10 responses to “Seniors more vulnerable under Obamacare

  1. The AARP run insurance company pushed the Medicare Advantage policies about 3-4 years ago apparently with the knowledge all these policies would have to be converted to Medigap policies; a change that would bring them billions of new dollars.

  2. Erg! I wish this would have gotten repealed! I can’t stand Obamacare!

    • Westchester Bill

      I remember the Saturday afternoon in the 1970’s when I happened upon a report showing the GAD of Social Security. The Gad is the present value of future benefits less the present value of future FICA payments for those currently in the system. It was close to the value of the United States. Had Social Security been fully funded at that time, all houses, cars, companies would be owned by the Social Security trust. Thus a Social Security system like the one we now have is forced by principals of economic. Similarly for medicare. Since the expected earned income of retirees, especially those with severe dementia is limited, Medical care has to be financed outside the pay at the counter market mechanism.

      My ex-wife and I were billed over $800 a month for health insurance in the 1990s when my coverage through employment was lost. The individual health insurance market collapsed when only sick people were willing to pay premiums at advanced ages and younger people were unwilling to pay the greater than actuarial costas to support community ratings. Thus some government coercion (taxes) are required for a health system.

      What causes your aversion to Obama Care? Something close to it is required by economics. Had Senator Grassley not walked out of the negotiations, we could have had a better plan. But Republicans were more interested in party than country.

        • Westchester Bill

          The one and only claim I made about Obamacare is that it would extract the community rating tax. That was it. Chief Justice Roberts said exactly that.

          As to cost, one has to differentiate costs to individuals, including individual business, and societal costs. The Unions, God bless them, took advantage of tax breaks for health care coverage to maximize social transfer to their overpaid members. The tax breaks reduced costs for individual companies but increased total societal costs by subsidizing over use by union members. Obamacare moves some ER costs to Primary Care Costs. While it will not decrease societal costs by as much as claimed, obamacare will not necessarily increase societal costs. The benefits of preventative care advantages are day dreams. So far some bending of the health care cost curve has been observed. Please join me in praying that the bending persists.

          • You said, “Something close to it is required by economics.”

            Absolutely wrong. Obamacare is massively destructive.

            • Westchester Bill

              The experience with burial societies shows that the life insurance market requires actuarial ratings. Otherwise you get death spirals. As a particular burial society aged, its burial fees increased and potential new entrants signed up with younger burial societies. Similarly for health insurance. Community ratings drive relatively healthy people out of the market as happened in New York State. Heath plans require some form of community rating tax. The alternative of single payer eliminates a market altogether and makes the entire premium a tax.. It is simple economics.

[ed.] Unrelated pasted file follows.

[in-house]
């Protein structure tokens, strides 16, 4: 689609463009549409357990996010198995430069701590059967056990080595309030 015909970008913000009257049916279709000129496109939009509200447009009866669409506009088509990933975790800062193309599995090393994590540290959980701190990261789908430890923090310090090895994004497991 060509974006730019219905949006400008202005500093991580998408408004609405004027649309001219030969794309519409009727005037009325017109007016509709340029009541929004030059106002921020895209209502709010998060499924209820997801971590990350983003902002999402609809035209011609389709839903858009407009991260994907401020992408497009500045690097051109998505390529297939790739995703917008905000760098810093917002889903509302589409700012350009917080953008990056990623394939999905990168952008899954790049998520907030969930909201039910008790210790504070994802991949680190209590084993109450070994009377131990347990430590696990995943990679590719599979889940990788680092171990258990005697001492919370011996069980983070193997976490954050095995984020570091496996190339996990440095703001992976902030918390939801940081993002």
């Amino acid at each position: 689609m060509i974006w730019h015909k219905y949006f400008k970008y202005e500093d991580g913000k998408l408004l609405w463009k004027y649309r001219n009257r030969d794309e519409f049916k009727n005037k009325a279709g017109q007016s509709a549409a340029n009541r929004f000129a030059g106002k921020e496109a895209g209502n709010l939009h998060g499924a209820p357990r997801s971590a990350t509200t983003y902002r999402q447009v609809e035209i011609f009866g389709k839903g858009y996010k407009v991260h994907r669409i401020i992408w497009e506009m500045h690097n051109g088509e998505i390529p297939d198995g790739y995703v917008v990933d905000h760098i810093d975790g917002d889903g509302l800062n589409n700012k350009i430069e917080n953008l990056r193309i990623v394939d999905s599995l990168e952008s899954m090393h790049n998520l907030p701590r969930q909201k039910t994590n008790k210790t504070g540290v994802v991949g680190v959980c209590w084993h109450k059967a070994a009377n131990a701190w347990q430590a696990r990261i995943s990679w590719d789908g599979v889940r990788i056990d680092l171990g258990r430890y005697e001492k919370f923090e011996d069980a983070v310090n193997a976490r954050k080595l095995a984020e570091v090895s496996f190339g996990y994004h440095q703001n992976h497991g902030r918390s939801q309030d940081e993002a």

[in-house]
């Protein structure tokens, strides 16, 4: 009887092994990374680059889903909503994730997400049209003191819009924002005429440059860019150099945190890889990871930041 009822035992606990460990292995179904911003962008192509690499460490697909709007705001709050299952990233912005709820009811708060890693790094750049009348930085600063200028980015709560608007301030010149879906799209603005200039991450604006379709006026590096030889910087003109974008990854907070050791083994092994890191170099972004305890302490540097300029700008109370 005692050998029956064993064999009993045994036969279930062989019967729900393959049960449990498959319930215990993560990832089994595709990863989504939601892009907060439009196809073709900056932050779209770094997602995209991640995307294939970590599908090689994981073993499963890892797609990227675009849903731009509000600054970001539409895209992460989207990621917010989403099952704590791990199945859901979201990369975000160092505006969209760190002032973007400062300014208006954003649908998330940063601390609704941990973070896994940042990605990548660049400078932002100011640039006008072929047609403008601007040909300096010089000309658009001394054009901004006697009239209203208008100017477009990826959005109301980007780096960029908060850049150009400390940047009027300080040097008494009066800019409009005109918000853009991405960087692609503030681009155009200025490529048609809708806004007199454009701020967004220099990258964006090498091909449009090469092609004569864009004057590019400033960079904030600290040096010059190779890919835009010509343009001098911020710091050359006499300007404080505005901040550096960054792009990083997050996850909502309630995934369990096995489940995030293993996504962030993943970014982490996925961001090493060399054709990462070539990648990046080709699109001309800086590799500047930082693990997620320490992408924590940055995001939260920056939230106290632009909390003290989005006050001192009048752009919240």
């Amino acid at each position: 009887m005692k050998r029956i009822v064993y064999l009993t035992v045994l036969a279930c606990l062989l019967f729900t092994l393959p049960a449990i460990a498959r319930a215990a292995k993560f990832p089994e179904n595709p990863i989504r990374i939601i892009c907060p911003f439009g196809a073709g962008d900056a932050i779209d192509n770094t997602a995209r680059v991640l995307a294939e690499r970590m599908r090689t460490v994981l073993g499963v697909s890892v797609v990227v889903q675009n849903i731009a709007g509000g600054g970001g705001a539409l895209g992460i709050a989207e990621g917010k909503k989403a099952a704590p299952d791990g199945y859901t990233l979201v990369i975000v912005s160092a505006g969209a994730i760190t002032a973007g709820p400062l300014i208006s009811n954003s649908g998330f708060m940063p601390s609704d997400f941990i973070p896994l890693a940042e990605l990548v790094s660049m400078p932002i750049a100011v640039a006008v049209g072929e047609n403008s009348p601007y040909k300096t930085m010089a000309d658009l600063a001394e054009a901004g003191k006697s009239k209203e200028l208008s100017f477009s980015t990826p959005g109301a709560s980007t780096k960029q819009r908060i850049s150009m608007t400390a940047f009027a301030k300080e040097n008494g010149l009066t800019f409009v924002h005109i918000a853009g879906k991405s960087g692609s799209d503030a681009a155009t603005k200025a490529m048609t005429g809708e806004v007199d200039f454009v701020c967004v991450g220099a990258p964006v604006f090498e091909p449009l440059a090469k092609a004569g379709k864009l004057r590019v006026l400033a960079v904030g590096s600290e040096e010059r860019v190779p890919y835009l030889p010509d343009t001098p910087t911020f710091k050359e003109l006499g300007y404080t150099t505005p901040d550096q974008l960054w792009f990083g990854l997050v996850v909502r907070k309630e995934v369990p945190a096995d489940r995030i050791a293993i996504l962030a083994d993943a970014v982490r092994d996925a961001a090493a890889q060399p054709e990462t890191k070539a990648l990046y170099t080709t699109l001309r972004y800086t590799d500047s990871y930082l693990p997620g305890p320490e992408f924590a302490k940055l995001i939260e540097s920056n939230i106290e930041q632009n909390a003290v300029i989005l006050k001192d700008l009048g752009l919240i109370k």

I don”t see obamacare as massively destructive. There is undue influence by radicals. That is why I am so angry with Senator Grassley. But many of our agencies are infected with Naderites. A Naderite drove the Toyota debacle.

              There are many smart good people to keep the Naderites in check, I hope. The old fashion Blue Cross worked beautifully in the Genesee Val;ey when I was a kid, then Naderites destroyed it for a while.

  3. I’ve been on Medicair and Tricare for Life for the past year or so with no problems. I have no particular health issues, so I don’t use it for more than checkups. I really wonder how long the “good times” will last. The Feds are going after both.

  4. Sadly, people will not wake up to the reality of Obamacare until it is too late. The medical profession has been warning about it for years — on the unsoundness of it financially, the unsoundness of the clinical guidelines and quality of care (corrupted by special interests, not based on good science), and the medical ethics. Just this week, the US Justice Dept said that doctors are not allowed to refuse to do what the government says under Obamacare if it violates their conscience. []. A piece in today’s American Thinker may have been written a bit hysterically, but it was accurate. […rl=] This is a frightening trend that we’ve been seeing in the US for years. Doctors are already given financial bonuses by the NHS for referring elderly patients for hospice, rather than providing them medical care.

    The article in the Catholic magazine and the comments are worth reading. []

    And that’s just this week.

  5. Westchester Bill

    98% of women use birth control at some time and end of life care is important for its cost and humanity. Catholic people realize these facts, but some Catholic zealots who tilt at windmills.are best ignored.